How many minutes is your neighbourhood?

July 9, 2020

Shweta Gandhi
Urban Planner | Local Pathways Fellow, United Nations’ Sustainable Development Solutions Network, MSc Sustainable Urban Development, University of Oxford

Correspondence to

Fifteen-minute neighbourhood planning came into prominence in Canada when CBC News broadcasted ‘Welcome to the 15-minute neighbourhood‘, a news report about Ottawa’s plan to manage development by increasing the density of existing urban neighbourhoods, rather than expanding outwards into more distant suburbs was out. Many other examples of this approach can be found: for example, the vision for 15-minute neighbourhoods in Boulder, Colorado, and and most recently 20-minute neighbouthoods in Portland and Detroit and most recentluy Paris. These are a few of the cities around the world aiming to reduce the carbon footprint and increase the quality of life by transforming urban centres into ’15-minute neighbourhoods’. The concept of 15-minute neighbourhoods can be described as places where residents have easy, convenient access to many of the places and services they use daily. These include grocery stores, restaurants, schools, and parks, without relying heavily on a car. They are characterised by a vibrant mix of commercial and residential typologies all within walkable distance. They have higher concentrations of people and are complete with pavements, bike lanes and bus routes that support a variety of intergrated transportation options.

This approach focuses on urban intensification, with the intent to bring the daily necessities of urban living within more accessible reach of residents, without having to build new infrastructure. The time to implement this concept has been long overdue.

Before the COVID-19 took the spotlight, it was a challenging call for the majority of urban dwellers to move beyond  existing routinesand practices of daily activities, work, and urban planning. The pandemic, however, has forced us to make radical transformations with the help of advances in digital technology, while indirectly promoting new economic services.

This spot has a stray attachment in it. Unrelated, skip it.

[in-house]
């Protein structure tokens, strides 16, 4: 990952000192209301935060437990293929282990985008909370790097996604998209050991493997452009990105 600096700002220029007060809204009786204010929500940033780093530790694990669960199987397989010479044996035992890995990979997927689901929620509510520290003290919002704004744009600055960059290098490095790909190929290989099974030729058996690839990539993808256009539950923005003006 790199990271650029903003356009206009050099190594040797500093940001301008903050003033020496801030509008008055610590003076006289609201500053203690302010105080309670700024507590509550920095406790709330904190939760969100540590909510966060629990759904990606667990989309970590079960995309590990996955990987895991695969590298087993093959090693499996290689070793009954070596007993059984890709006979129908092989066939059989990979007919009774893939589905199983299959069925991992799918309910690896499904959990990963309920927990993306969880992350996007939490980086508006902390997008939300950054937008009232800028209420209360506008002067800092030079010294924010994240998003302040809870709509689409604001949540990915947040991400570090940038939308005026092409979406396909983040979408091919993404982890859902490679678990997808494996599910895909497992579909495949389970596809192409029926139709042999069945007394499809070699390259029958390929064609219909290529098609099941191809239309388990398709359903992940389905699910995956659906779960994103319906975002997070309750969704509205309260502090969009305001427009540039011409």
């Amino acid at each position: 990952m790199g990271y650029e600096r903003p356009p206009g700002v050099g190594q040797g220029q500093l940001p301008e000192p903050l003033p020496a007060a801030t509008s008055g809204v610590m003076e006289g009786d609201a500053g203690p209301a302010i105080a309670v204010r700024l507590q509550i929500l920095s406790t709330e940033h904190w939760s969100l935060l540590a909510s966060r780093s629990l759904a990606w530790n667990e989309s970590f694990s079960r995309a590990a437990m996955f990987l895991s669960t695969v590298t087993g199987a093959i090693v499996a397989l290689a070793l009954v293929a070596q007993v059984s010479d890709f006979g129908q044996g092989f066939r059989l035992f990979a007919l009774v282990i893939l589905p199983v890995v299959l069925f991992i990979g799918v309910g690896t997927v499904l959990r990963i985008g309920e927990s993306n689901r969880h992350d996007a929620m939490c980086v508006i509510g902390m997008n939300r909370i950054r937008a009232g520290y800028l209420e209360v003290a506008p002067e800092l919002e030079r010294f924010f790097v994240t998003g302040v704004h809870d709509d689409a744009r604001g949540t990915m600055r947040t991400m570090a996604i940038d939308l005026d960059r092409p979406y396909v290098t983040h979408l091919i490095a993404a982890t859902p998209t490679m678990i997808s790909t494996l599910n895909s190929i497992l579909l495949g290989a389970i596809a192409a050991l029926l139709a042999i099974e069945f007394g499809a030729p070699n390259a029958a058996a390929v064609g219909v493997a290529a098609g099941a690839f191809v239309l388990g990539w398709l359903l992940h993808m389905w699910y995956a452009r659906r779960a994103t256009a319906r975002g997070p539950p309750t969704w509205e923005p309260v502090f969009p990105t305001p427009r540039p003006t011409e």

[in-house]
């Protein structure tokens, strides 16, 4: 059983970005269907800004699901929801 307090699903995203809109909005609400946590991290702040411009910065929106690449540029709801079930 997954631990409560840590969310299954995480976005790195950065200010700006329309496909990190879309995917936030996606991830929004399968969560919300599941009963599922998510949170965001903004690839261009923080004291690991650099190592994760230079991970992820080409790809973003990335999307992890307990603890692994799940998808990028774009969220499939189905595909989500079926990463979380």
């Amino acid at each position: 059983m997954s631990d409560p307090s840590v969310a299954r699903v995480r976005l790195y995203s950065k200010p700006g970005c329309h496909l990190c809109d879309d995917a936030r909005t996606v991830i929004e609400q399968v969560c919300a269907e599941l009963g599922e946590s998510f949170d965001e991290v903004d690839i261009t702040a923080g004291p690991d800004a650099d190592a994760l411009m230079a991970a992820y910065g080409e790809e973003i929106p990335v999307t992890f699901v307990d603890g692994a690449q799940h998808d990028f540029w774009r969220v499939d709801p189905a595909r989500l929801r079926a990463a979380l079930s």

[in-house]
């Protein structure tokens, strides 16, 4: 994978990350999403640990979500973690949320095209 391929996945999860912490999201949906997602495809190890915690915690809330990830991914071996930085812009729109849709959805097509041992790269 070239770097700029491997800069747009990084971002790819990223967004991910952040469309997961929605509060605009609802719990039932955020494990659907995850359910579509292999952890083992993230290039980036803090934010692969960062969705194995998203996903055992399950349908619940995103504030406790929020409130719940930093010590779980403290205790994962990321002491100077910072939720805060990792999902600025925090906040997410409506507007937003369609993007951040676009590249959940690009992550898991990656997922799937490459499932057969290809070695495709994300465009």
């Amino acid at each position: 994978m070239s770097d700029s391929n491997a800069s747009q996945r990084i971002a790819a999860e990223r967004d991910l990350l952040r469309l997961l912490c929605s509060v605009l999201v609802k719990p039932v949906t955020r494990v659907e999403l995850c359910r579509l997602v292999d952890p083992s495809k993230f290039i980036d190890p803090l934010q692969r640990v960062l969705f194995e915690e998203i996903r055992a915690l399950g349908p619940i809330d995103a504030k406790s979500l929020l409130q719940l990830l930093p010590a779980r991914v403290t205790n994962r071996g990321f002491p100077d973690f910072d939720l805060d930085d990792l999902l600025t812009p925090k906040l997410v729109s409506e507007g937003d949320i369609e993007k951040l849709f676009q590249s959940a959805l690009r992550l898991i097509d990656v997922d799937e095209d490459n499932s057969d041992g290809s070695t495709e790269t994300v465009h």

In the case of Paris, a dialogue has been promoted within corporations to encourage a transformation in work style, and to propose a reduction in physical presence at workplaces. This involves a new distributed model for working to keep social distancing in mind and to minimise risk to viral exposure. This process of re-framing work may serve as a new road map for creating a sense of safe proximity in the office or factory space.

Urban lifestyles, for many, have become about how much time is spent, how efficiently, and where.. If the majority of basic and necessary services (and eventually even employment) are within a 15-minute radius of the home itself, the result will not  just be reduced pollution, but also the lowering of the time it takes for urban dwellers to complete everyday errands. Time spent shopping, commuting to school and work, may be given the opportunity, resulting in more scope for activities such as community engagement and added leisure time during the week.

Paris en Commun’s 15-minute city concept. From the top, clockwise, the headings read: Learn, Work, Share and Re-use, Get Supplies, Take the Air, Self-Development and Connect, Look After Yourself, Get Around, Spend, and Eat Well. (Paris en Commun)

More importantly, the 15-minute neighbourhood presents the possibilities for businesses, small and large, to step in and offer their incentives. By way of leadership, urban planners should inspire corporations to offer teleworking options, government-funded transit passes and eventually, move their headquarters closer to residential communities. 15-minute systems are also an excellent opportunity to apply automated vehicle services as a way to decrease the number of cars on motorways; a primary concern.

While it is not reasonable to say that each city can implement 15-minute neighbourhood plan immediately, urban planners and decision-makers can propose few modifications such as allocation for more space, for pedestrians, bikes, and green infrastructure. They may subsidise businesses in city centres with tax enticements. In addition single use commercial buildings could be retrofitted for multi-functional use. Amplifying the implementation of technology to guide drivers to available parking spots on specified streets, resulting in the reduced fuel consumption and CO2 emissions, is an emerging option.  The promotion of public transport can also encourage residents to reduce the usage of privately owned vehicles.

While the pre-COVID era may have labelled 15-minute neighbourhoods as a theoretical and aspirational aim, the post-COVID era has generated the driving force to make this form of planning a rational possibility and plausible strategy. On that note, how many minutes is your neighbourhood?

Shweta Gandhi is an architect and urban planner, and a Local Pathways Fellow with the United Nations’ Sustainable Development Solutions Network. She is currently pursuing MSc in Sustainable Urban Development at the University of Oxford.






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